The Welch Foundation Announces Dr. Adriaan Bax as 2018 Welch Award Recipient
NIH researcher’s development of novel methods in structure determination has led to important advances in our basic understanding of how biological systems work at the molecular level
Houston, TX – September 11, 2018 – The Welch Foundation today announced Dr. Adriaan Bax as the 2018 recipient of the Robert A. Welch Award in Chemistry. Dr. Bax is responsible for transforming nuclear magnetic resonance (NMR) spectroscopy into a powerful and widely used tool for the study of the structure, function and dynamics of biological macromolecules.
“Dr. Bax introduced many of the NMR advances that are now used in thousands of chemistry and biology laboratories on a daily basis,” said Carin Barth, Chair and Director, The Welch Foundation Board of Directors. “His ideas have transformed NMR, structural biology and molecular biophysics.”
Dr. Bax is a National Institutes of Health Distinguished Investigator in the Laboratory of Chemical Physics at the National Institute of Diabetes and Digestive and Kidney Diseases. The focus of Bax’s early work was on the development of novel multi-dimensional NMR experiments that have become a cornerstone of chemical analysis. He then introduced the now widely adopted NMR approach that relies on stable isotopes to unravel the complexity that plagued earlier NMR studies of biological macromolecules. Subsequently, Bax altered the course of biological NMR again. By dissolving proteins in a dilute aqueous liquid crystalline suspension, he made it possible to precisely measure the orientations of chemical bonds, thus providing a far sharper view of protein structure and motions.
“Ad Bax made it possible to move the field from static structures to movies of biomolecules in functional action,” said Peter B. Dervan, Chair, The Welch Foundation Scientific Advisory Board.
Researchers have long wanted to better understand the way an unfolded protein chain reaches its final folded structure. Recently, Bax and coworkers at NIH opened a new window on the process by allowing NMR to follow protein folding at an atomic level in real time. Dervan adds, “The methodology makes it possible to determine high-resolution structures of folding intermediates and to study disease related events such as protein aggregation and fibril formation. The importance of the work to human health is clear when one considers the significance of protein misfolding diseases and the importance of developing techniques capable of dissecting misfolding pathways.”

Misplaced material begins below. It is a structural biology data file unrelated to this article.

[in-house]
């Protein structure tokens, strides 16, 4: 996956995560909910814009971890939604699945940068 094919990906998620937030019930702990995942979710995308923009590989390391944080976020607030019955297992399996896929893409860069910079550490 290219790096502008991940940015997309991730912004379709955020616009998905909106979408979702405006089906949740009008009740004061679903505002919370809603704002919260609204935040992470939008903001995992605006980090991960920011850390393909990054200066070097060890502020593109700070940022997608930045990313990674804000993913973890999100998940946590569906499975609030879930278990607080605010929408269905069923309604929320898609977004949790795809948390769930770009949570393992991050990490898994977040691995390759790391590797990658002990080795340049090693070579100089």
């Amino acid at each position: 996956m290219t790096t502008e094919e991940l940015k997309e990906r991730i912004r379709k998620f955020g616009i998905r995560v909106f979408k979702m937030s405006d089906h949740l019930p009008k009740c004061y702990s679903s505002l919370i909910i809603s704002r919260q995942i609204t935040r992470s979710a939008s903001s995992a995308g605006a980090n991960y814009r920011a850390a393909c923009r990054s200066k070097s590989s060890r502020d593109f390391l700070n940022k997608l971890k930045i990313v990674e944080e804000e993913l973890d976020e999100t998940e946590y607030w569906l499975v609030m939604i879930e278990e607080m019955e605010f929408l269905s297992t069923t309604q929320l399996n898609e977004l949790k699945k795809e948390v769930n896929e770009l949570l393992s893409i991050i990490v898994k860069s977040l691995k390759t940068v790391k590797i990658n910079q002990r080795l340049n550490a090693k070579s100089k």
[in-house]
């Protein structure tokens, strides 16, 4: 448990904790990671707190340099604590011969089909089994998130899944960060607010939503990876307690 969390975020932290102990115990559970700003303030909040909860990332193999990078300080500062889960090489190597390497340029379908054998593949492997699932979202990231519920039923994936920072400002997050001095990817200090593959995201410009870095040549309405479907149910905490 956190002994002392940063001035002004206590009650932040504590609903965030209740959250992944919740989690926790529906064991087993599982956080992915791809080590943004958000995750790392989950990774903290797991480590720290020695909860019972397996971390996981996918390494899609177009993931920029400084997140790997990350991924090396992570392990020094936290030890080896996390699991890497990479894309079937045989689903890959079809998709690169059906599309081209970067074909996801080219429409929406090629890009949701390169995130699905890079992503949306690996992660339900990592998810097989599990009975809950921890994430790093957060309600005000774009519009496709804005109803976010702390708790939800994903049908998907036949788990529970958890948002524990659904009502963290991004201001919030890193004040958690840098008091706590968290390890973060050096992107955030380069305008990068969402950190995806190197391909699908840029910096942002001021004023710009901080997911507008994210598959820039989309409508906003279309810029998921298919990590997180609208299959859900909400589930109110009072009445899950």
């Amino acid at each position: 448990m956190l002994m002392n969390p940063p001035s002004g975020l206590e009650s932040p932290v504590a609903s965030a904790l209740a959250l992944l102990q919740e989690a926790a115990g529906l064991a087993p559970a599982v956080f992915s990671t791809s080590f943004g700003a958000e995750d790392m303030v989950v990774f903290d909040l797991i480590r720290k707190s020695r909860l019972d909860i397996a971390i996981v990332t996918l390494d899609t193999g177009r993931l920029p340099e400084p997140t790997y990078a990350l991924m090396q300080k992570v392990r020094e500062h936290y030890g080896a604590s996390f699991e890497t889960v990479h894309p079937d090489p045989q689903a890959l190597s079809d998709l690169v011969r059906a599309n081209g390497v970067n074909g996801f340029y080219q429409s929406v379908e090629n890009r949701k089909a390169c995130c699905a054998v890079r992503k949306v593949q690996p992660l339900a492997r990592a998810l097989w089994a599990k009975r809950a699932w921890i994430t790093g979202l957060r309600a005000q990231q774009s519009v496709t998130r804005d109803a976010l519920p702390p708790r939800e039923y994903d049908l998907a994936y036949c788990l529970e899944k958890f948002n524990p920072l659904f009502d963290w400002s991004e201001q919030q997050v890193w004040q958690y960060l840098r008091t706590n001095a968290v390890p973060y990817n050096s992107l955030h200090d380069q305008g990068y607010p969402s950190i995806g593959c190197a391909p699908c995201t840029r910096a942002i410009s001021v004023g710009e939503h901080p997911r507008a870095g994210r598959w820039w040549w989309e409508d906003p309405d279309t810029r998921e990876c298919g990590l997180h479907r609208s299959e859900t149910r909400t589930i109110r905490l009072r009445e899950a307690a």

Dr. Bax received a Bachelor of Science, as well as his Ph.D., from Delft University of Technology in The Netherlands. Among his awards are the ACS E. Bright Wilson Award, the Kirkwood Medal and the Glenn Seaborg Medal. Dr. Bax is a member of the National Academy of Sciences, Fellow of the American Academy of Arts and Sciences and a Corresponding Member of the Royal Netherlands Academy of Sciences.
The purpose of the Welch Award is to foster and encourage basic chemical research and to recognize, in a substantial manner, the value of chemical research contributions for the benefit of humankind as set forth in the will of Robert Alonzo Welch. Upon accepting the award, Dr. Bax will receive $500,000.
The Welch Foundation, based in Houston, is one of America’s largest private funding sources for basic chemical research. Since 1954, the organization has contributed almost $900 million to the advancement of chemistry through research grants, departmental grants, endowed chairs and support for other chemistry-related programs in Texas. In addition to the Welch Award, The Welch Foundation presents the Norman Hackerman Award in Chemical Research, recognizing the accomplishments of chemical scientists in Texas who are early in their careers. Each year, the foundation hosts the Welch Conference on Chemical Research in Houston, drawing leading scientists from around the world to explore state-of-the-art research in various areas of chemistry.
For more information on the Foundation and a list of previous Welch Award recipients, please visit www.welch1.org.
Laura Jones/Dancie Perugini Ware Public Relations